Due to a backlog in social care, a patient in Wales has been hospitalized for weeks

Richard Ford

Roger remarked, "I'd much rather be outside than inside.".

From the window next to his bed at the Royal Gwent Hospital, the 69-year-old cast longing glances across Newport.

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He is now healthy enough to leave, and he is desperate to, but he cannot.

He declared, "I've still got a smile on my face, but I'm feeling a little down.".

"I don't have the faintest idea of when I'll be able to return home. I am crossing my fingers. since a significant difference will result. ".

When Roger will be able to return home is unknown.

Since Roger has cerebral palsy and the effects of his recent illness must be considered, additional care must be set up before he can return home without risk.

He is confined to a ward without televisions until then. On his phone, he watches whatever he can.

Not by himself, Roger.

Senior nurse Helen Price at the hospital stated that "at least a quarter of patients in our care of the elderly beds are in a similar situation.".

The wait for that care, she said, is "very much a waiting game.".

According to the most recent statistics, hospitals in Wales are more full than ever.

The Welsh NHS saw its highest-ever occupancy rate in the final week of January, when more than 95% of all acute beds were filled.

The work of the entire health board is being impacted by these delays, not just on specific patients and staff members.

There are well over 350 patients in the Aneurin Bevan University Health Board's urgent care who, according to Paul Underwood, are medically able to leave the hospital.

According to him, it's extremely challenging to accommodate the roughly one-third of patients who don't require it on those sites.

Paul Underwood
According to Paul Underwood, well over 350 patients are in a state where they can be released.

Since local governments are largely in charge of social care, these bottlenecks are frequently out of the NHS's control.

Regardless of the cause, hospitals are now more full than ever due to the significant impact on the health service.

There are many more patients in line for beds than there are patients like Roger who are waiting to leave.

Only two acute beds are available on the day of my visit across the entire health board. However, patients continue to arrive.

The Grange University Hospital's emergency department
The emergency room at The Grange University Hospital is one of the busiest in Wales.

I observe the effects at one of Wales' busiest emergency departments, the Grange University Hospital in Cwmbran, six miles north of the Royal Gwent.

The waiting area and the majority of the department's beds or trolleys are already full by mid-morning. There are 68 patients in total present.

Frances Evans, 85, from Tredegar, is one of them. Her chest injury is being examined. On the other hand, the day before, she had spent eight hours in the ambulance's back outside the hospital.

I was in the ambulance from ten in the morning until six at night, she claimed. "And I had to travel back and forth for the tests because it was so busy. ".

According to Frances, "some people abuse the system" and "the NHS has a lot too much to do.".

However, I'm surprised by the staff's comments that this morning is "relatively pleasant" in comparison to a lot of what they have encountered this winter.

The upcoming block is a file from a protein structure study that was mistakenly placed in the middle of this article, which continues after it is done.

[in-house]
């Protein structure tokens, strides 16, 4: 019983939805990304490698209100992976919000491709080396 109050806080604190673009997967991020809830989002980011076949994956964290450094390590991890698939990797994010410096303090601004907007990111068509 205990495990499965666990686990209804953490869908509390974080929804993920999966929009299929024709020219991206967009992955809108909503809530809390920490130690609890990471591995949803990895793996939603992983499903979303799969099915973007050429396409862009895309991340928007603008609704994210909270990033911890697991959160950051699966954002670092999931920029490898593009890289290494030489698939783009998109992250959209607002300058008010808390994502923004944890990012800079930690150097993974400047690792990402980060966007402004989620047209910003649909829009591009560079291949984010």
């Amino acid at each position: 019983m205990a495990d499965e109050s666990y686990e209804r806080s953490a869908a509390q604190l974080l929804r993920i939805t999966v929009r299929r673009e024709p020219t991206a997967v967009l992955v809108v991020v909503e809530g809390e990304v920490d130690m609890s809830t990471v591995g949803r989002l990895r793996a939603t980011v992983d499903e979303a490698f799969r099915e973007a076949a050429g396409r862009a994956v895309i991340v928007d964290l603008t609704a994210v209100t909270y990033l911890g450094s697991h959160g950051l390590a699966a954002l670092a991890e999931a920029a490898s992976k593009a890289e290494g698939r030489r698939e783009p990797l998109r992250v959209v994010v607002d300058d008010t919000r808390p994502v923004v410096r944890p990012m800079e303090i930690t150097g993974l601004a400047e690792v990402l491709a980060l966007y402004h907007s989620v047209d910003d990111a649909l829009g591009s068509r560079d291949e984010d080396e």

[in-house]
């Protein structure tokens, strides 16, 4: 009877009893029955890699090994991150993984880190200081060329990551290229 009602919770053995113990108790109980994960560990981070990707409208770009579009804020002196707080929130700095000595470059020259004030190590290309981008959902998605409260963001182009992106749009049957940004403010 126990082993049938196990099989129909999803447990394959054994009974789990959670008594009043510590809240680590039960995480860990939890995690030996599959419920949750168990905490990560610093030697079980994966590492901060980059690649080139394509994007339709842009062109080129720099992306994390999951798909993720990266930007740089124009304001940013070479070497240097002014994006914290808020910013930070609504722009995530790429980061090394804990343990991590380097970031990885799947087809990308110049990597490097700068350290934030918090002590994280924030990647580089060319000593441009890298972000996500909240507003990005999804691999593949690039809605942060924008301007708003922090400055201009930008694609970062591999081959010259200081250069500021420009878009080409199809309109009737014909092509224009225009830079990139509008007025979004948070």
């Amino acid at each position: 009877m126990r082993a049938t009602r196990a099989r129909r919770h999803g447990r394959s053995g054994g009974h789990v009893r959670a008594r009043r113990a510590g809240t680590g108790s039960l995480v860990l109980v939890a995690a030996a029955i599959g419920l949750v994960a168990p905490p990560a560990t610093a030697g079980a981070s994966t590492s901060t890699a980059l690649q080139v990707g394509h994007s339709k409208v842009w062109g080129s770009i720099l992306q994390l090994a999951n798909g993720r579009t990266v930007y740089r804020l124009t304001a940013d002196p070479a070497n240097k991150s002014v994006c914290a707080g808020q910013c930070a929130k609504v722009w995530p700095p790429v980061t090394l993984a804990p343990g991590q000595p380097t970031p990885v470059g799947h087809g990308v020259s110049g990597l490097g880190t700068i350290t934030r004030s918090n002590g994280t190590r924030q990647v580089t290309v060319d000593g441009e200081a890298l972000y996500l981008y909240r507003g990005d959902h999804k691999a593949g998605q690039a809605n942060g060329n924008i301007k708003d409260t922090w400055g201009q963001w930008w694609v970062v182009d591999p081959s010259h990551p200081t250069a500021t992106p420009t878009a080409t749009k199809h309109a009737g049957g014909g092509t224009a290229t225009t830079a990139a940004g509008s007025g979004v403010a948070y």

Leading nurse Claire Parks noted that there have been days when the department saw more than 200 patients, which she calls "record-breaking numbers.".

She added that some of the emergency room patients were "waiting in chairs" for days. "The holiday season was some of the worst I've seen in 25 years," she said.

Because you're not providing the level of care you want, you do feel like crying as you leave. ".

According to a Welsh government spokesperson, "We are investing record amounts in health and care services and are doing everything we can to support health boards in their efforts to improve the flow through the healthcare system.

In order to help people leave hospitals and receive care closer to home, we secured more than 600 additional community beds and social care packages this winter, and we're working to provide even more. ".

When a car squeals up to the Aandamp;E's front door, the value of having extra capacity becomes abundantly clear.

A mother who just gave birth is sitting in the passenger seat. Doctors, nurses, and paramedics swarm to the scene.

Mother and child are taken in Resus [Resuscitation], the section of A, in a matter of seconds.

As a consultant in the department, Dr. Owain Chandler said, "That's a good example of why we always need capacity because we never know what's around the corner.".

The risk would have been that we might occasionally have had to bring them into Resus without a cubicle prepared, scanning the room to see who is the least ill patient we can pull out. and performing that on the fly. ".

But the result today is a joyful one.

A few hours later, as they get ready to leave for home, I meet baby William and his parents Andrea and Adam Sheppard on the maternity ward.

There was nothing lacking from the staff, Adam said.

As soon as the paramedic arrived, four or five more people arrived at the door. ample staff available to assist. ".

With a big smile, Andrea agreed that there were "no problems" and said, "The baby is perfect.".

The staff's willingness to go above and beyond in the face of constant pressure will be forever appreciated by the family.

Perhaps a glimmer of hope during what has been the coldest winter for the NHS.

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